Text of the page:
That being said, Kuzmenko-Pettersson-Miller was also the only line to make a negative net impact on Connor-Dubois-Ehlers. Without Pettersson matching up against him, Kyle Connor’s CF% jumped to 85.71, with similar increases observed amongst his linemates. It suggests that even in a game where they didn’t prevent goals from going in, a noticeable impact was made by their play. Unfortunately, the scoreboard tells the final story. Meanwhile, Studnicka-Lazar-Joshua finished with 0.00 CF%, getting completely outplayed and dominated in their 5 minutes of time against the same line.
As a team
CF% – 58.02% HDCF% – 54.35% xGF% – 51.58%
In a game where neither team’s netminding lived up to their expectations, the Vancouver Canucks came out worse, losing a dogfight to the Winnipeg Jets not because of the offence, but because of their lack of ability to stop things coming their way. It’s certainly an exciting way to lose hockey games, but a loss is a loss at the end of the day. With glaring warts becoming more and more obvious by the day, and a lack of adjustments being made, perhaps losing more wouldn’t be the worst outcome of all of this. After all, it might just force this team to look at itself in the mirror from time to time.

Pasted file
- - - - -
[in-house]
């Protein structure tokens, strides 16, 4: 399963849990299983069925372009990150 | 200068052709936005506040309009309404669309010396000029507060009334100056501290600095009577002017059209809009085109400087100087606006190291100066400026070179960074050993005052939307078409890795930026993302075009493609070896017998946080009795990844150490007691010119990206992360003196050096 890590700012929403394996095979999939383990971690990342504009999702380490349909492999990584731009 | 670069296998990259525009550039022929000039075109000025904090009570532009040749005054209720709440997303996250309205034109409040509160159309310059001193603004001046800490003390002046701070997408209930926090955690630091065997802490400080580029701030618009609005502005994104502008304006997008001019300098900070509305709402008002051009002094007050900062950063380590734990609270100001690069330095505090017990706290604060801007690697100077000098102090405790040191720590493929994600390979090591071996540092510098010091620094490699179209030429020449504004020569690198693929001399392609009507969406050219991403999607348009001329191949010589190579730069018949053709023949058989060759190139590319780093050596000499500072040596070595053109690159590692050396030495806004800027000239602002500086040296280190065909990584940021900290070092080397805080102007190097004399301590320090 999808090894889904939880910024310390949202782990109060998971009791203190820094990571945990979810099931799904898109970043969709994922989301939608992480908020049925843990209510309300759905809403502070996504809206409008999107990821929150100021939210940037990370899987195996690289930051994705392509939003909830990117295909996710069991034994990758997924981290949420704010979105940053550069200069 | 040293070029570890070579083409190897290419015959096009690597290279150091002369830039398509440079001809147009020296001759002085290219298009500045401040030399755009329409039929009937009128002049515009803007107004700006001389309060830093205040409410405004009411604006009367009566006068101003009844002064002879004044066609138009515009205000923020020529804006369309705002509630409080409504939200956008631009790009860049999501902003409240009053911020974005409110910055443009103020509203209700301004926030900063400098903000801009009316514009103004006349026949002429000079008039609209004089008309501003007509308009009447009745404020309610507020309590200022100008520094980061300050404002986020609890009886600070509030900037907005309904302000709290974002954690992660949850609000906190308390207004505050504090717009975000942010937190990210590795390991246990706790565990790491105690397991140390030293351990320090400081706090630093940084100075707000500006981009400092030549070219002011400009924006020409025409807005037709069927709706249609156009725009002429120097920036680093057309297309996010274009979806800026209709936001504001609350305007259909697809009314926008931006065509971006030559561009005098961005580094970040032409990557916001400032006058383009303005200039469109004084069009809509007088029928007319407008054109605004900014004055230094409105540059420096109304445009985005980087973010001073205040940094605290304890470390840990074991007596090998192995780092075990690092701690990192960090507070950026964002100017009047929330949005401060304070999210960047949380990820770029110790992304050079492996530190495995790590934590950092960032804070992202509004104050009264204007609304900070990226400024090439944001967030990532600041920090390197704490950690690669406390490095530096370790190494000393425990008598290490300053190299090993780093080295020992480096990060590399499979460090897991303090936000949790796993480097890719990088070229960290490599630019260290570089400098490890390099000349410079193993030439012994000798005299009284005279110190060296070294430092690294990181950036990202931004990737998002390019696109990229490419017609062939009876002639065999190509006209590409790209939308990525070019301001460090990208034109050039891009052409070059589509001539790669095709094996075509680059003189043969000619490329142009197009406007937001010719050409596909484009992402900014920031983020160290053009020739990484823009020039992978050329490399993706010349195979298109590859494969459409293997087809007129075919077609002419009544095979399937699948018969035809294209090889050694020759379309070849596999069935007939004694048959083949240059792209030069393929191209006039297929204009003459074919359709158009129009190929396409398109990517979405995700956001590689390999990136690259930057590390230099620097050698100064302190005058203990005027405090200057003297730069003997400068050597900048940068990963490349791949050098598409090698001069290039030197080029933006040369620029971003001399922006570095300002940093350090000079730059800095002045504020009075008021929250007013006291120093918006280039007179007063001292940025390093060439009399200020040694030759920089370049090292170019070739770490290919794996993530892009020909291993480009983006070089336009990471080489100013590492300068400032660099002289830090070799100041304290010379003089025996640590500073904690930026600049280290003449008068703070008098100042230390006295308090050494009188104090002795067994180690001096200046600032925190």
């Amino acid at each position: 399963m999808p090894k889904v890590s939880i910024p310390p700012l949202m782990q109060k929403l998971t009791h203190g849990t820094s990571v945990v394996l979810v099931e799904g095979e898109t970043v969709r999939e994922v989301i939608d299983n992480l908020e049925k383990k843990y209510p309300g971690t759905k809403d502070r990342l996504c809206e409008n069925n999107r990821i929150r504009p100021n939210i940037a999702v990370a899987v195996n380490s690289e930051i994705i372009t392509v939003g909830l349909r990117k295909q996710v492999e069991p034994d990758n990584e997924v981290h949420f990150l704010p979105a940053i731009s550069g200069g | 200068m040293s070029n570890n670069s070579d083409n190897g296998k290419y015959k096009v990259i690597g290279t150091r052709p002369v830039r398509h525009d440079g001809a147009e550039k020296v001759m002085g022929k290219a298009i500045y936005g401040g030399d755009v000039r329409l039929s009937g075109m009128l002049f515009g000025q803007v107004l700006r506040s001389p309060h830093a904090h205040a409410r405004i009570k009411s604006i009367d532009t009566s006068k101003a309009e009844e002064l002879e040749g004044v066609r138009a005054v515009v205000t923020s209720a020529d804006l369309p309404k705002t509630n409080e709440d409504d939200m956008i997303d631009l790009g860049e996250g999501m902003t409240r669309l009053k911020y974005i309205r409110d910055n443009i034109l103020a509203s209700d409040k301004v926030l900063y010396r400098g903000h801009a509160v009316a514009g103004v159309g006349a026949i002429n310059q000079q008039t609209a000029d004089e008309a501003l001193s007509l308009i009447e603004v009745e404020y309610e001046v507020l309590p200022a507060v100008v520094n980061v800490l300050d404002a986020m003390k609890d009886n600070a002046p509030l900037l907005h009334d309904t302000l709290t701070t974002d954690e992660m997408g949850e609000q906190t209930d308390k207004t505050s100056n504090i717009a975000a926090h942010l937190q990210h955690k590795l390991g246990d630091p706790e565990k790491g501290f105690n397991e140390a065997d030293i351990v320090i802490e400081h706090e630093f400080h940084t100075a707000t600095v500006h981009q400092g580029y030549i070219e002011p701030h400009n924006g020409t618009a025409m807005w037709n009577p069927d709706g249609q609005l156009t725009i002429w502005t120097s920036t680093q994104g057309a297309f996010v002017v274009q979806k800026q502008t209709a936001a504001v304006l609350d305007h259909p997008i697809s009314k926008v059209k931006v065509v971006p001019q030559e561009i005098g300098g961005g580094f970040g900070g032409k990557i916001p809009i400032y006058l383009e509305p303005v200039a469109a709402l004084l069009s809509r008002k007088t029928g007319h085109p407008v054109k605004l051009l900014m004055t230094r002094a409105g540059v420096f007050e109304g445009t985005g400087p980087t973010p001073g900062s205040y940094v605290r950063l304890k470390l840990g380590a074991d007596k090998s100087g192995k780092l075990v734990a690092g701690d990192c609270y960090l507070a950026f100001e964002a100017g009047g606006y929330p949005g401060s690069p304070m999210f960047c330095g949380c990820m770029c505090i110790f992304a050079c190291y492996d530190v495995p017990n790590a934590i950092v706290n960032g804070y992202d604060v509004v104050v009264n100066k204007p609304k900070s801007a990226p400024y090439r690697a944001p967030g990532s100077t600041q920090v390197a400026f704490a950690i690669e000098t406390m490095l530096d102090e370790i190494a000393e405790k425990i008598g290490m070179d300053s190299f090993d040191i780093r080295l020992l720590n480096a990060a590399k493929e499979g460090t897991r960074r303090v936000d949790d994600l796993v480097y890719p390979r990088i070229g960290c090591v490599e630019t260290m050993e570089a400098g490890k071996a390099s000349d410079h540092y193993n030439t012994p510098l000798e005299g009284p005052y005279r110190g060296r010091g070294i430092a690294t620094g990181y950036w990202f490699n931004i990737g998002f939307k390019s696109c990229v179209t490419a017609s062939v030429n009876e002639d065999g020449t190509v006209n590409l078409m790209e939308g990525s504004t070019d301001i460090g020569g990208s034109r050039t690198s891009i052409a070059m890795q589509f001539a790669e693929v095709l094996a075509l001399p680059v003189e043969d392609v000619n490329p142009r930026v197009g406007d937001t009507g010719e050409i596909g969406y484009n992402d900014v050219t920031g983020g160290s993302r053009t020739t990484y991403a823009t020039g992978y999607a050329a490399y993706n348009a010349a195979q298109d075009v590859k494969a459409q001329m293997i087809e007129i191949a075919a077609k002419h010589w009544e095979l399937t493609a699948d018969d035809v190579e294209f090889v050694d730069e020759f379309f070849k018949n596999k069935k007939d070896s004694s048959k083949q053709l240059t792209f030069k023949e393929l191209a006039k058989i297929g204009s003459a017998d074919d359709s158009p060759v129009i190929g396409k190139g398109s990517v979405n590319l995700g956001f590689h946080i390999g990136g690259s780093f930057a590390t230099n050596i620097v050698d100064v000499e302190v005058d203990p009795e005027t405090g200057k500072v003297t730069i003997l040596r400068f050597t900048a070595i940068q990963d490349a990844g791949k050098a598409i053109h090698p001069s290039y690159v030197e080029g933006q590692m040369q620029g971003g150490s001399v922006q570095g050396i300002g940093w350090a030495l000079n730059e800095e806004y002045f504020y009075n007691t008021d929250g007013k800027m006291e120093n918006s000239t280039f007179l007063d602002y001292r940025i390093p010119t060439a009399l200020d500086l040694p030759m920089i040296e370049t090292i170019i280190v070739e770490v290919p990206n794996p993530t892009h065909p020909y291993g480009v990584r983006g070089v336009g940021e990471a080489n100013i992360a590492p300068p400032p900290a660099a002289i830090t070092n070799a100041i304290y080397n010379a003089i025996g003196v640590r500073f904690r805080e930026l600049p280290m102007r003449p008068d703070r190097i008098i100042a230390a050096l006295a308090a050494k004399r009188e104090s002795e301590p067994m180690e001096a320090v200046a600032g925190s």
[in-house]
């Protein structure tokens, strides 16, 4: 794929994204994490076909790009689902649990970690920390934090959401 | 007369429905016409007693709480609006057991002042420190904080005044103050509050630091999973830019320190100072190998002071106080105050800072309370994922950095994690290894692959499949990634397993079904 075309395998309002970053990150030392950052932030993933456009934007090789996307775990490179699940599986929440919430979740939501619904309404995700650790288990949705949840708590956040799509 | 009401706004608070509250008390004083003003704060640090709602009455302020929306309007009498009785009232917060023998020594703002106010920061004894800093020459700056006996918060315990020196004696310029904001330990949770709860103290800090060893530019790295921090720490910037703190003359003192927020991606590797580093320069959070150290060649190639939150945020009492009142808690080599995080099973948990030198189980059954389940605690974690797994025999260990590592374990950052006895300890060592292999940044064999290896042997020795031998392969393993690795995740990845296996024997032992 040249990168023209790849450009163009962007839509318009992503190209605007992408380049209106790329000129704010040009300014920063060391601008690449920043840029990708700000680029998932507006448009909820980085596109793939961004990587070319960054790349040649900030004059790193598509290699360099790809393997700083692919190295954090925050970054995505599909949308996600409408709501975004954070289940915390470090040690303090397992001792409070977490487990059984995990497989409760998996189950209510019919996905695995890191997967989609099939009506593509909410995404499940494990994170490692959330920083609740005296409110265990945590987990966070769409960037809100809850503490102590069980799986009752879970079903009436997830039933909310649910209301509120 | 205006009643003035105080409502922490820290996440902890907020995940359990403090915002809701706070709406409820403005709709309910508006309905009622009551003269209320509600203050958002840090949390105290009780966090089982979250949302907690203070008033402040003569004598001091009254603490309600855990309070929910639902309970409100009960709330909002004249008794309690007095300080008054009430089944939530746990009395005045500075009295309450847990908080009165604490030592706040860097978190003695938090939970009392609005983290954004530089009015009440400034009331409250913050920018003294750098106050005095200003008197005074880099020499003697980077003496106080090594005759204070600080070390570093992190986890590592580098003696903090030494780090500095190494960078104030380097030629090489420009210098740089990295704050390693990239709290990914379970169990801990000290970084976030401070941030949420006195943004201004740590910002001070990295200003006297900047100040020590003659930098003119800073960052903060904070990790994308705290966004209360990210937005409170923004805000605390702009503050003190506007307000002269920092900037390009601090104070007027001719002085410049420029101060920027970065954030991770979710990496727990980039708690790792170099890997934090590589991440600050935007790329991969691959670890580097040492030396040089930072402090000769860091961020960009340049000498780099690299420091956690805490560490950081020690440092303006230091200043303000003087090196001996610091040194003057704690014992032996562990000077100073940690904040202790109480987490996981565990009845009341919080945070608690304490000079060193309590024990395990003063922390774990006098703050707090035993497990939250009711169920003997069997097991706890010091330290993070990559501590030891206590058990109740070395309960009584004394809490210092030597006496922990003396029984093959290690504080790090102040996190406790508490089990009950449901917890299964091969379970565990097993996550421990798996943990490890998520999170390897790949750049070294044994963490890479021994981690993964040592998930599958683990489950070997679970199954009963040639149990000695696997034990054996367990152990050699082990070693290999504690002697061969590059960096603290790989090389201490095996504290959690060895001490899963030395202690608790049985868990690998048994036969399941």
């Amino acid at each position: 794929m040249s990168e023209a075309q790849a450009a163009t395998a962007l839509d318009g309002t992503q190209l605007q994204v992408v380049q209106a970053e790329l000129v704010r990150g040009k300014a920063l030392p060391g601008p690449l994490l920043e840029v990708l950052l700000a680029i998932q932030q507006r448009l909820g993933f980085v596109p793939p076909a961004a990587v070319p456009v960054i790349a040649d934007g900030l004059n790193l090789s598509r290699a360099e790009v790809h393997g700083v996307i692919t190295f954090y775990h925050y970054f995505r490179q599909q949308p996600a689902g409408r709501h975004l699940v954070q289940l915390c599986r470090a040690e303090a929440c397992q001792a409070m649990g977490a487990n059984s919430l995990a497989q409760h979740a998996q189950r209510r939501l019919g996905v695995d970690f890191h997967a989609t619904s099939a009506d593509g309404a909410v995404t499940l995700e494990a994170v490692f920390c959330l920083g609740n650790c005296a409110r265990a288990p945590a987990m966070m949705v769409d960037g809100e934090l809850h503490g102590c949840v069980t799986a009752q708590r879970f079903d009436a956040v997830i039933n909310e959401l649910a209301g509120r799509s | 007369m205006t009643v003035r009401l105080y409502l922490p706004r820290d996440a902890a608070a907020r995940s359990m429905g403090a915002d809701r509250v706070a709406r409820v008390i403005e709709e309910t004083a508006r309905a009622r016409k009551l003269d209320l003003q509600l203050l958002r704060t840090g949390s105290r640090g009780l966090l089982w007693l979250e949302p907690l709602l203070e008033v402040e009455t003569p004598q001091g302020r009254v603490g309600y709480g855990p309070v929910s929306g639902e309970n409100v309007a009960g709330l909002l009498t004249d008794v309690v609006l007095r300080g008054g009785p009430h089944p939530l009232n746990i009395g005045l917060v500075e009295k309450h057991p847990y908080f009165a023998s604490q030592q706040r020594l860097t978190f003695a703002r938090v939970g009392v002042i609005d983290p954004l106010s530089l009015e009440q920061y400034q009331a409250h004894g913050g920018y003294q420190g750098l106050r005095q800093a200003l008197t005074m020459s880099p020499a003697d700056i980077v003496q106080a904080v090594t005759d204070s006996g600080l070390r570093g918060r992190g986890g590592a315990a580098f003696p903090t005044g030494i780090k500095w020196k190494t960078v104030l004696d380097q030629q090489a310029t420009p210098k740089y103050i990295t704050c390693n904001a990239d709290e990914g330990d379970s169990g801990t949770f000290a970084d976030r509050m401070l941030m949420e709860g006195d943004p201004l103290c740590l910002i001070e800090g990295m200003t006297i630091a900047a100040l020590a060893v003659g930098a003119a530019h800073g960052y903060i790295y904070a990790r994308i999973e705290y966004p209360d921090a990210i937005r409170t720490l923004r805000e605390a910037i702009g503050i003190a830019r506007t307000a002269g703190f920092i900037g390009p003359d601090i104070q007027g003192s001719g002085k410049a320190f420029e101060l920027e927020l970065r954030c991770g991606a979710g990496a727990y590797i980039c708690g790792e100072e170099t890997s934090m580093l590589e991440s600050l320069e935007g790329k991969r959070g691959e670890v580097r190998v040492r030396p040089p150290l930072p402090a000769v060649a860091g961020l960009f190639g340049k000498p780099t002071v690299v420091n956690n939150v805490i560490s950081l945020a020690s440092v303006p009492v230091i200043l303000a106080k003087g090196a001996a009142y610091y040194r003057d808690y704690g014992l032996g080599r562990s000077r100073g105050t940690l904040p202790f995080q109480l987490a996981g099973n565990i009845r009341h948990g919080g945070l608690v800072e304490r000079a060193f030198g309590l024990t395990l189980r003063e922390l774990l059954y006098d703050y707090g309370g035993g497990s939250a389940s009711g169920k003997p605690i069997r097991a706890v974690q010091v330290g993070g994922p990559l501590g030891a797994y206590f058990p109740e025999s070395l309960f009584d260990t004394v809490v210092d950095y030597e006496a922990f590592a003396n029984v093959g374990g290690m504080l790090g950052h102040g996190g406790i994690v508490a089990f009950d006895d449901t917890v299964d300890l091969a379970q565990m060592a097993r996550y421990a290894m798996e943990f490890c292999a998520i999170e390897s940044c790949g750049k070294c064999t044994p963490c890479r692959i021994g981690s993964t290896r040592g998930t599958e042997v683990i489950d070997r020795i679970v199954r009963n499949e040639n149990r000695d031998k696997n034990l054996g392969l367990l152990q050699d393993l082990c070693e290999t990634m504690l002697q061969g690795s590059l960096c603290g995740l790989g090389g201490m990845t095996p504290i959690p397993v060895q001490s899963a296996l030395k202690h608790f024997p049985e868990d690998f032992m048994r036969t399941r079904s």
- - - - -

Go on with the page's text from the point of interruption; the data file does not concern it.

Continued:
The Canucks will head to Pittsburgh on Tuesday as they face off against the Penguins.
Stats provided by naturalstattrick.com